Editorial: SONA has become a battleground

President Zuma during the State of the Nation Address 2016. (Paul Botes)

President Zuma during the State of the Nation Address 2016. (Paul Botes)

The State of the Nation address is no longer what it used to be. This big speech, when the head of state addresses the people who (largely) elected him with office and therewith kicks off the parliamentary season, is now the absent centre at the heart of a great whirlwind of contestation and turbulence. What President Jacob Zuma actually had to say in Parliament on this occasion felt insignificant compared to the several protests and counter-protests noisily gathered outside it, the threat of disruption of the address by opposition groups within Parliament, and the fact that the president had earlier in the week made a humiliating climbdown on the issue that made his last State of the Nation Address such a debacle.

Moreover, since the bigger debacle of his finance minister roundabout in December, and his climbdown there too, the president has almost no credibility left.
He is no longer able to pretend, even, that he is the wise, efficient, caring, honourable head of state that a modern democracy needs – let alone the head of a “developmental state”. Those who want some clue of where South Africa might actually go over the next year (that is, can it begin to claw its way out of economic ruin) haven’t been waiting with bated breath for the address – it’s seen only as a vague portent of what the budget may contain, and at this moment that is what’s truly important for South Africa’s future, both immediate and longer term. Given that now Zuma looks like a less powerful or competent figure than the finance minister he hastily put in place to fix matters, the shift of gravity to the budget is quite natural.

At last year’s State of the Nation address, Zuma had to have the chanting opposition thrown out of Parliament so that he could deliver his speech; he and the ANC in Parliament had to employ heavies disguised as waiters to muscle the Economic Freedom Fighters out of the house. From then on, the address itself would be a battleground.

  Ejecting the EFF was also a humiliation, in many ways, for the president and for the ANC nabobs in the House, even if they tried to play it as a victory over a bunch of traitors. Actually, all they did was to show that the singing-and-dancing president could be upstaged, and to display the ANC’s repressive side – thereby contributing significantly to the piece of political theatre ignited by the EFF when they called on Zuma, in Parliament, to #PayBackTheMoney.

This year, there were more questions about what the EFF might do during Zuma’s speech than there was interest in what the president might actually say. And, as though they had taken a leaf from the EFF’s permanent-protest book, various organisations and interest groups decided the address was the perfect occasion to vent their spleen about the state of things in South Africa. The occasion of this solemn address is now a site of protest.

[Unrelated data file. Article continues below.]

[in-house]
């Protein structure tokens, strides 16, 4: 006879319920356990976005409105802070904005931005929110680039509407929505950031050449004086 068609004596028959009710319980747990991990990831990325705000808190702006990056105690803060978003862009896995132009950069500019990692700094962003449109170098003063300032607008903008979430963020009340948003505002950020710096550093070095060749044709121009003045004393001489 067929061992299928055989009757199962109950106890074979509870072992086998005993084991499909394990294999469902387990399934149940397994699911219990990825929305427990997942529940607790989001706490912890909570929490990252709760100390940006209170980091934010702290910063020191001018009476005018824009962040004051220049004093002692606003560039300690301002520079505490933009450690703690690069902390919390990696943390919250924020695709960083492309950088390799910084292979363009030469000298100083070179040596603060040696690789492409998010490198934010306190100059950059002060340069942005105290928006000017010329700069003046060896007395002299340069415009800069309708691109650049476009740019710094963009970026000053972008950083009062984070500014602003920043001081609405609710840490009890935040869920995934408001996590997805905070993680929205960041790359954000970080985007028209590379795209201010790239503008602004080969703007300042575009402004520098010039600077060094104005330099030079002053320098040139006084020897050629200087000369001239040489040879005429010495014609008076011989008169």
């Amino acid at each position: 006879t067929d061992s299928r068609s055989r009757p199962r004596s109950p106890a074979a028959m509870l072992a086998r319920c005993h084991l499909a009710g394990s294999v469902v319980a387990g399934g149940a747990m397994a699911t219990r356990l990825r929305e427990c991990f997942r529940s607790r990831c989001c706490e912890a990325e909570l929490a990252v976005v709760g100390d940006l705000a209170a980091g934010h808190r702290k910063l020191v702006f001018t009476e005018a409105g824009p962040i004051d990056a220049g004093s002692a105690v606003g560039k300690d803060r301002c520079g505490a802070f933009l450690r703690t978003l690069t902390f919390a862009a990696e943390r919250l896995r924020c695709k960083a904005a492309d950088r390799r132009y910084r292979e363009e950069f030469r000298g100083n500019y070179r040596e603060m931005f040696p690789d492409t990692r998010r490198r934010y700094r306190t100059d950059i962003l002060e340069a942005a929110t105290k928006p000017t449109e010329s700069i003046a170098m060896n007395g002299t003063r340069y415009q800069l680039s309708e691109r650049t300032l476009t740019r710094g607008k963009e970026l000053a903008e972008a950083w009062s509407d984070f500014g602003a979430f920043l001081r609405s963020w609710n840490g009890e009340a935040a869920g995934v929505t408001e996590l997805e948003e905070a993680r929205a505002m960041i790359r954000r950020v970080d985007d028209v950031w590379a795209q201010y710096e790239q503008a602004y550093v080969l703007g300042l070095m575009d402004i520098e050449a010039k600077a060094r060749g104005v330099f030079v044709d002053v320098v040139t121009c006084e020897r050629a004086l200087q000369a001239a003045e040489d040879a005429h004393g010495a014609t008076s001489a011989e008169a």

The ANC elected Zuma to lead it and made him the face of its 2009 election campaign, even though he had wiggled out of nearly 800 charges of fraud, corruption and money-laundering at the 11th hour. The ANC leadership, once taken by the Zuma faction, would not tolerate any mention of possible corruption on the president’s part.

Instead, every device was deployed to defend him on issue after issue, but most vociferously on the matter of the R247-million spent on his private home by the state, and how much of that was legitimate. Nkandla has become the Achilles heel of Zuma’s presidency, and his party’s and government leaders’ attempts to exonerate him have made them look absurd.

As we report in this week’s edition, there are surely many of those ardent Zuma supporters in government and the party who will find themselves in danger of losing their positions, once this political drama plays out. They will lose out precisely because they tied their fortunes to Zuma, who has conducted his presidency by means of patronage, and when that patron stumbles they will be pulled down.

Zuma himself will care little about that, or as little as he cared when key supporters who helped him depose Mbeki were stabbed in the back – Julius Malema and Zwelinzima Vavi come to mind. More and more people will see that such rule through personal loyalty and blind submission to the will of Number One is not good governance.

  They also see that he is vulnerable. The Constitutional Court challenge faced by Zuma on the Nkandla matter this past week, as we report, is likely to strike an arrow right into that Achilles heel. He tried to avoid a disruptive State of the Nation address by admitting defeat (and, in essence, that he had been wrong all along) in the court, but that has not soothed the anger of all those who are gatvol of not only his personal sins but the way he and his ANC leadership have failed South Africa as a nation, and especially the large bulk of the population still mired in poverty.

All this contributes to the Zuma presidency’s haemorrhage of credibility and trust, and that loss shows in the protests that jostled around Parliament on Thursday. Ironically, it was Zuma who tried to polish up the prestige of his annual address by turning it into more of an event: it would start later in the evening than hitherto, and it would be a glittering red-carpet event. MPs and other dignitaries still swanned down the red carpet in their finery, but most of the citizenry gathered this year outside Parliament weren’t there to cheer them, or even to gawp at what Lindiwe Sisulu and Malusi Gigaba were wearing. Rather, they were there this year to shout that something is wrong in the state of the nation, and that their voices have not been heard. That should give the ruling party’s MPs some pause for thought.

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